The pleading 'Calgary' is a song about not knowing what's coming next, or who's coming next. Vernon explains that "... it's a hopeful song, kind of like a wedding vow song for someone you've never met. It's saying 'Look, if I do end up running into you along the line, I don't know who you are, but I feel like there's someone out there, in whatever sense of true love I still believe in after all the shit I've been through', it's inviting that mystery in to your life and believing in it." As he sings, "Don't you cherish me to sleep/ I was only for to die beside/ Oh, the demons come, they can subside."

'Holocene', the standout song on the album, sounds very much like 2006's EP Hazelton, and reflects the passing of time and where we were when significant things in our lives happened to us, realising that we are part of something so much bigger than we realise: "And at once I knew I was not magnificent/ High above the highway aisle/ Jagged vacance/ thick with ice/ I could see for miles, miles, miles"; the mess and fog of our minds clearing like the horizon in view. 'Towers', incredibly sweet and uplifting, talks of a fairytale love "for the love I'd fallen on/ in the swampy August dawn"; him relying on her mending his heart "when the onus is not all your own/ when you're up for it before you've grown"; her lacking the experience he has, with it all later falling apart, and the realisation of his heaviness bringing her down: "from the love comes the burning young/ from the liver, your sweating tongue". He will never let her go "out the hollows where the swallow nests" - swallows being symbols of hope, his love supporting her even if this is not returned to him.

'Minnesota, WI', on a very close listen, is possibly the most chilling and sincere of the album's songs: "Storing up the clues, and its sullen blue bruised through by showing", with "never gona break" sung repeatedly and chant-like, until the meaning is gutteral and understood; "Swallows swelling for the beams", appearing again, hoping for a new restoration of the soul. 'Wash', is quietly heartbreaking, all piano and strings, possibly a reflection on his time in isiolation and on the slow death of his relationship: "We finally cry/ All been living alone, where the ice snap and the hold clast are known/ All been living alone where the cracks at in the low part of the stoning". The final song, 'Beth/Rest' is allegedly about the death of a dear, close friend, gone too soon. The sound is a marked difference to the rest of the album, autotune blended seamlessy with acoustic instruments, sounding more 80s synth than we're used to, but with Vernon's voice, it just works: "I ain't living in the dark no more/ It's not a promise/ I'm just gonna call it."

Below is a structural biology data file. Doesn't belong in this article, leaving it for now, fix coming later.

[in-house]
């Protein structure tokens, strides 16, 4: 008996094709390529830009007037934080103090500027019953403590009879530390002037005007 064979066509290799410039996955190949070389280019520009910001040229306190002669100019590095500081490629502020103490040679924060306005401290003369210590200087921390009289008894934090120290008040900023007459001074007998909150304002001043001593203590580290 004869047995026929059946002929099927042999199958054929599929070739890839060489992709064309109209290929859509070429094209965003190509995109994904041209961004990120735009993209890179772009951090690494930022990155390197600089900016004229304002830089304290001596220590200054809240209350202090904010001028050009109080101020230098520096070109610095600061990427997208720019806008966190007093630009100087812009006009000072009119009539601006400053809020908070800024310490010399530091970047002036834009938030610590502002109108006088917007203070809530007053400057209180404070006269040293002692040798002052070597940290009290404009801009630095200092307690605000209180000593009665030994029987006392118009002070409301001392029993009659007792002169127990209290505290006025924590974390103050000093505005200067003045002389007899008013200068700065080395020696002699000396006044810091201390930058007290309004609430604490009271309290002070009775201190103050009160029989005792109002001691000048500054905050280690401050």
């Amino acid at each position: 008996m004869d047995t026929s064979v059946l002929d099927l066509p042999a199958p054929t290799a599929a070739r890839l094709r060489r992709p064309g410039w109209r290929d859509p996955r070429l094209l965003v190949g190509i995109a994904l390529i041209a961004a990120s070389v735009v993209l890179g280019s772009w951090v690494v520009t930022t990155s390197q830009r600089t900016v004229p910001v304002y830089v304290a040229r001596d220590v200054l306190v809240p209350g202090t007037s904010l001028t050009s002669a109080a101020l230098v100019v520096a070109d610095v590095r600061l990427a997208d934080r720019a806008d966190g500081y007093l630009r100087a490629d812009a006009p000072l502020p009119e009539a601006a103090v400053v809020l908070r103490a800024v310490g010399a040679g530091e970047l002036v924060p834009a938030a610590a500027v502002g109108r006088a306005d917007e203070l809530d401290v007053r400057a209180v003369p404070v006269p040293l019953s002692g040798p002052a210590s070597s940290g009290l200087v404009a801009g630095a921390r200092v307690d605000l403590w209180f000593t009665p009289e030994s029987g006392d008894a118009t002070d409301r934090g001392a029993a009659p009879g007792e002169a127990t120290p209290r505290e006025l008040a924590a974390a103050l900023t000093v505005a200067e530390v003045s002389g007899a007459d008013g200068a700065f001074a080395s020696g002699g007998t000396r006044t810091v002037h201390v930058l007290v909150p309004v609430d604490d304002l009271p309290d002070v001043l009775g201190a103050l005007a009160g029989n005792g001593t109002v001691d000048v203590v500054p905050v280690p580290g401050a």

Bon Iver's high, soft songwriting voice is coming from the same place, with the unmistakably epic orchestral sound we have come to know and fall in love with, which he created on For Emma. The seasons have since passed, winter has faded, although not completely. The haunting regret is still there, but now the horizon has opened up and Bon Iver is walking out from amongst the woods, the outlook becoming connected and beautiful, a perfect full circle - just be sure you take time to enjoy the view.